Out-Law Guide | 03 Aug 2011 | 11:12 am | 4 min. read
A Company Share Option Plan (CSOP) enables a company to grant share options to selected executive directors and employees over shares with a maximum value per individual of £30,000 at the date of the grant. The acquisition of shares on the exercise of the option 3 or more years after the date of the grant will be free of income tax and National Insurance contributions (NICs).
When will a CSOP be appropriate?
A CSOP is a discretionary plan, which means that companies can select particular executive directors or employees to benefit, rather than an all-employee plan such as the approved share incentive plan (SIP) or Save As You Earn, where all eligible employees and directors must be invited to participate. However, a CSOP may be operated on an all-employee or other broad basis if desired.
An individual can hold CSOP options over shares with a value of up to £30,000, based on the market value at the date of the grant, at any time. Any options granted above this limit will be unapproved (i.e. unable to benefit from tax-favoured treatment).
Companies which are unable to grant the more generous tax efficient Enterprise Management Incentives (EMI), perhaps because they are too large or do not carry on a "qualifying trade" under the strict legal provisions of EMI, may consider the grant of options under a CSOP for at least part of an employee's benefits package.
Which companies can use a CSOP?
To qualify to grant a tax-favoured option under a CSOP, a company must either be a listed company or, if unlisted, must be independent and not controlled by another company (other than the corporate trustee of an employee ownership trust). The shares issued under that option must also fulfil certain conditions, including that they must:
Who can be granted an option?
The board of directors or, where appropriate, the company's Remuneration Committee, has discretion to choose which employees or directors can participate in a CSOP. Only executive directors working at least 25 hours a week for the company are eligible – non-executive directors cannot participate. There is no working time requirement for employees who are not directors.
Individuals with a material interest – broadly a 30% interest – in a close company whose shares may be acquired under the CSOP, or which controls that company, or which is a member of a consortium which owns such a controlling company, are also unable to participate. A close company, for the purposes of UK tax law, is broadly speaking a small company with no more than five controlling parties.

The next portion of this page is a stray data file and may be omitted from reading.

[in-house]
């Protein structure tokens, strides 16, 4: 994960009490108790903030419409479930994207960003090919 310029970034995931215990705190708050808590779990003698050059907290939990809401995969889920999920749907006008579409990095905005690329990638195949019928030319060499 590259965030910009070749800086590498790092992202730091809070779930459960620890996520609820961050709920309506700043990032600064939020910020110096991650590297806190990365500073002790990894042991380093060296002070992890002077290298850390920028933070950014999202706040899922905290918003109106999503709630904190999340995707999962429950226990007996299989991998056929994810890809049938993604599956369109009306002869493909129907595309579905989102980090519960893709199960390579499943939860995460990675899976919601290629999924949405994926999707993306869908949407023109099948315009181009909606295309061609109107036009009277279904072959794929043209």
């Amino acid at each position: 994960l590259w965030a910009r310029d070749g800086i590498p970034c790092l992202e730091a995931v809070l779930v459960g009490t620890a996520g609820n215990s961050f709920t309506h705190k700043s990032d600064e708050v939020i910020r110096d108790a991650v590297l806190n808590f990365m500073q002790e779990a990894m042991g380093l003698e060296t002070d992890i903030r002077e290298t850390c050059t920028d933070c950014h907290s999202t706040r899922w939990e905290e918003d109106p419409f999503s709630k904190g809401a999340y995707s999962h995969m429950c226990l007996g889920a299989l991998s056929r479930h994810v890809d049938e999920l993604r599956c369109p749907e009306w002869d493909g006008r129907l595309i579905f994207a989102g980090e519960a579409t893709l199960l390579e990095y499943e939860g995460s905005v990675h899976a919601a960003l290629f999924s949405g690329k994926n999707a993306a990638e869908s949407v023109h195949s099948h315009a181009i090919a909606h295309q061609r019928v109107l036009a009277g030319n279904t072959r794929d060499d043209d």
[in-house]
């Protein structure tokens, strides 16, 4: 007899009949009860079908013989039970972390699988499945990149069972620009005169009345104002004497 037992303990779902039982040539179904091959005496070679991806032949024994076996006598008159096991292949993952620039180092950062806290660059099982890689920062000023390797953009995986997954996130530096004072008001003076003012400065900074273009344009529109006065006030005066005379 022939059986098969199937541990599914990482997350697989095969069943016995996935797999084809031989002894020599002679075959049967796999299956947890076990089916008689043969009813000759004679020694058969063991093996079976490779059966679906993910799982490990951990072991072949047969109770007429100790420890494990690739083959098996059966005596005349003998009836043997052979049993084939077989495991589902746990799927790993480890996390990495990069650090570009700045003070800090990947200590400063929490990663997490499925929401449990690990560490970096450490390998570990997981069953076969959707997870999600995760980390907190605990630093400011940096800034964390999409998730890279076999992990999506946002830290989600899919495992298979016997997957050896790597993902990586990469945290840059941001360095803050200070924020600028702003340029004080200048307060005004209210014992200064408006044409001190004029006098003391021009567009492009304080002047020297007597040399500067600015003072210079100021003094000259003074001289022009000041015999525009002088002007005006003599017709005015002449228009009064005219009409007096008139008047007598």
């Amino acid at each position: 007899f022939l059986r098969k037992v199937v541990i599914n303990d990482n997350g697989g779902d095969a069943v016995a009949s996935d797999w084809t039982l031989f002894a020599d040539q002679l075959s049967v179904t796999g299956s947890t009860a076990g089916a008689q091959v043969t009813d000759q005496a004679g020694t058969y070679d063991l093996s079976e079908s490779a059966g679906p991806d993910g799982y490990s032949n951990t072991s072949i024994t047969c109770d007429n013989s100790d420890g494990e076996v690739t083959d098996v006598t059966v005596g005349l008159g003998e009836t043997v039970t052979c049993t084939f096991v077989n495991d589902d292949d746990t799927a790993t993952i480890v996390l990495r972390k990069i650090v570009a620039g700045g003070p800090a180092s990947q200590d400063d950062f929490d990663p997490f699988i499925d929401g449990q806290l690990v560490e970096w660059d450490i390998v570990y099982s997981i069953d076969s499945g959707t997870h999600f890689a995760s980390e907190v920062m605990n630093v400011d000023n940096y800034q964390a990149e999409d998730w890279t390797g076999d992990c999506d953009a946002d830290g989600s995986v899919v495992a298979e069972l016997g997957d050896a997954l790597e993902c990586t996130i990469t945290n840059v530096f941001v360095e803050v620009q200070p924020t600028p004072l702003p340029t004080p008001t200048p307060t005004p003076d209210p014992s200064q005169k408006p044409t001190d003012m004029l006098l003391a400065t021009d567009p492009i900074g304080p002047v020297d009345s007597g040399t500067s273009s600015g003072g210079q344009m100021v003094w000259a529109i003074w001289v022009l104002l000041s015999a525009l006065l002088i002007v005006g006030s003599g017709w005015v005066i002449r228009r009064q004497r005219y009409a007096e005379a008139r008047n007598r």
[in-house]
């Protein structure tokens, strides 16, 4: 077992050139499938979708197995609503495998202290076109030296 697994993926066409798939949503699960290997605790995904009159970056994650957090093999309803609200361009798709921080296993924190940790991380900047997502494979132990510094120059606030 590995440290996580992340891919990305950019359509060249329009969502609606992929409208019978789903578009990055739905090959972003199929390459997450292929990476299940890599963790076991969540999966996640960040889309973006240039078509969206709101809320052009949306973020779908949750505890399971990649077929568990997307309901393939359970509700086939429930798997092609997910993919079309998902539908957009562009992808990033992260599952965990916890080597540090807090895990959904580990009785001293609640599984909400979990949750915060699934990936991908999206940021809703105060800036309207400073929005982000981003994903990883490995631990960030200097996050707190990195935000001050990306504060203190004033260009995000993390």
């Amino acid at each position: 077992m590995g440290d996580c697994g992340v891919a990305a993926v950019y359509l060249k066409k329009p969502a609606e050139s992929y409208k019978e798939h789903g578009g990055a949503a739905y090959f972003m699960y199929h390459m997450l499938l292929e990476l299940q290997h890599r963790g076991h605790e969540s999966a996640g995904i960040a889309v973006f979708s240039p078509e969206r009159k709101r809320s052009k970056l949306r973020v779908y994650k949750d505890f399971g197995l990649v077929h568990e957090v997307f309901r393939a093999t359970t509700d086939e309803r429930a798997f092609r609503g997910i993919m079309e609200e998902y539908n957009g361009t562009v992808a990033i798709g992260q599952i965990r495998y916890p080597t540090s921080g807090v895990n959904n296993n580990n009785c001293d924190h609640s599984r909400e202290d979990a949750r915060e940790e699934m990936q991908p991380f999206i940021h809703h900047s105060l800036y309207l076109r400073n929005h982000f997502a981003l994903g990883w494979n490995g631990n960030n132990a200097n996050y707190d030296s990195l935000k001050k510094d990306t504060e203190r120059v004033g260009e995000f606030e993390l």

Requirements for the options themselves
Share options must be granted with an exercise price which is equal to or exceeds the market value of a share at the grant date. Discounted options cannot be granted under a CSOP. The options, therefore, provide a benefit to participants to the extent that the value of the shares increases between the date of the grant and the date the participant exercises that share option. That growth in value is delivered income tax free under a CSOP within the £30,000 maximum limit and assuming all other conditions are met.
When can an option be exercised?
In order to benefit from the favourable tax treatment offered by a CSOP, the option should not be exercised less than three years from the date of the grant except in certain circumstances set out below. Additionally, employees may only become eligible to exercise options subject to specified performance targets, which should be clearly laid out by the company at the date of the grant and communicated to optionholders. The share options would then become exercisable, if at all, to the extent that these performance targets were met.
Early exercise of a share option (ie within 3 years from the date of the grant) may benefit from the tax-favoured status in the following circumstances:
For individuals exercising CSOP options in approved circumstances, the big advantage of the scheme is that any increase in the value of the shares between the grant and the exercise of the share option is delivered free of income tax and NICs. If and when the shares are sold by the employee, normal capital gains tax (CGT) rules will apply if there has been an increase in the market value of the shares between the time the share option was exercised and when the shares were disposed of.
Where share options are exercised within 3 years of the date of grant other than in the specified circumstances above, income tax will be due on any increase in value between the market value of the shares at the date they are acquired and the exercise price. This may be collected under Pay As You Earn (PAYE) arrangements if the shares are "readily convertible assets" at the time, in which case NICs (including employer NICs) will also be due.
The company itself is likely to qualify for a corporation tax deduction when the option is exercised by its employees. Tax relief is given as a deduction from company profits of an amount equivalent to the benefit received by the optionholder.
A CSOP is an efficient way to deliver an additional financial benefit to selected individuals within an organisation. As awards under a CSOP is limited to £30,000, a company may want to consider granting additional unapproved awards or looking at other available payment plans according to its needs. As well as assessing the potential benefits delivered to individuals the company would need to consider the accounting implications of each type of plan, any available corporation tax relief and the practical and administrative requirements of any share option.